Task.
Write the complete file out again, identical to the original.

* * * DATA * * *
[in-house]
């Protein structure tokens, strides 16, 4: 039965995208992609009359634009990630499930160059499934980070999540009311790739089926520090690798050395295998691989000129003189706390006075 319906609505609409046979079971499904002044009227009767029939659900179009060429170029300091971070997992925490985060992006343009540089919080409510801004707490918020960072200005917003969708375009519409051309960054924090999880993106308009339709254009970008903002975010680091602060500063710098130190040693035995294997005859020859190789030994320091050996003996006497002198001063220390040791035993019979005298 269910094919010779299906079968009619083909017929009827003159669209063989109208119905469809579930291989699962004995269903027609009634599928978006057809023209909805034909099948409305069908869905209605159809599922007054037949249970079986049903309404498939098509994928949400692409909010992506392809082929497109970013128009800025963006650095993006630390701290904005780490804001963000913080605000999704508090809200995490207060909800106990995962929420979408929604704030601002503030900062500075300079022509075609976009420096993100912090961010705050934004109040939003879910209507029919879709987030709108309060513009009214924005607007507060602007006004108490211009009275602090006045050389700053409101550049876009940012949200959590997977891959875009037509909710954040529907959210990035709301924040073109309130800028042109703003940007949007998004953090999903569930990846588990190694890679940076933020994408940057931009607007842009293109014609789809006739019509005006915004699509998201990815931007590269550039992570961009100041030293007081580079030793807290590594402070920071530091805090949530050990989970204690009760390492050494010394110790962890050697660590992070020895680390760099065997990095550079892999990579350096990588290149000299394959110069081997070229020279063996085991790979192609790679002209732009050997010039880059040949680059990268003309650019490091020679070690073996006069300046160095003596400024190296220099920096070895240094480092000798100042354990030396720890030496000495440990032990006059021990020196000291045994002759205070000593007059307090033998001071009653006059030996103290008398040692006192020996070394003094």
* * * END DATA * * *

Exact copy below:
[in-house]
């Protein structure tokens, strides 16, 4: 039965995208992609009359634009990630499930160059499934980070999540009311790739089926520090690798050395295998691989000129003189706390006075 319906609505609409046979079971499904002044009227009767029939659900179009060429170029300091971070997992925490985060992006343009540089919080409510801004707490918020960072200005917003969708375009519409051309960054924090999880993106308009339709254009970008903002975010680091602060500063710098130190040693035995294997005859020859190789030994320091050996003996006497002198001063220390040791035993019979005298 269910094919010779299906079968009619083909017929009827003159669209063989109208119905469809579930291989699962004995269903027609009634599928978006057809023209909805034909099948409305069908869905209605159809599922007054037949249970079986049903309404498939098509994928949400692409909010992506392809082929497109970013128009800025963006650095993006630390701290904005780490804001963000913080605000999704508090809200995490207060909800106990995962929420979408929604704030601002503030900062500075300079022509075609976009420096993100912090961010705050934004109040939003879910209507029919879709987030709108309060513009009214924005607007507060602007006004108490211009009275602090006045050389700053409101550049876009940012949200959590997977891959875009037509909710954040529907959210990035709301924040073109309130800028042109703003940007949007998004953090999903569930990846588990190694890679940076933020994408940057931009607007842009293109014609789809006739019509005006915004699509998201990815931007590269550039992570961009100041030293007081580079030793807290590594402070920071530091805090949530050990989970204690009760390492050494010394110790962890050697660590992070020895680390760099065997990095550079892999990579350096990588290149000299394959110069081997070229020279063996085991790979192609790679002209732009050997010039880059040949680059990268003309650019490091020679070690073996006069300046160095003596400024190296220099920096070895240094480092000798100042354990030396720890030496000495440990032990006059021990020196000291045994002759205070000593007059307090033998001071009653006059030996103290008398040692006192020996070394003094």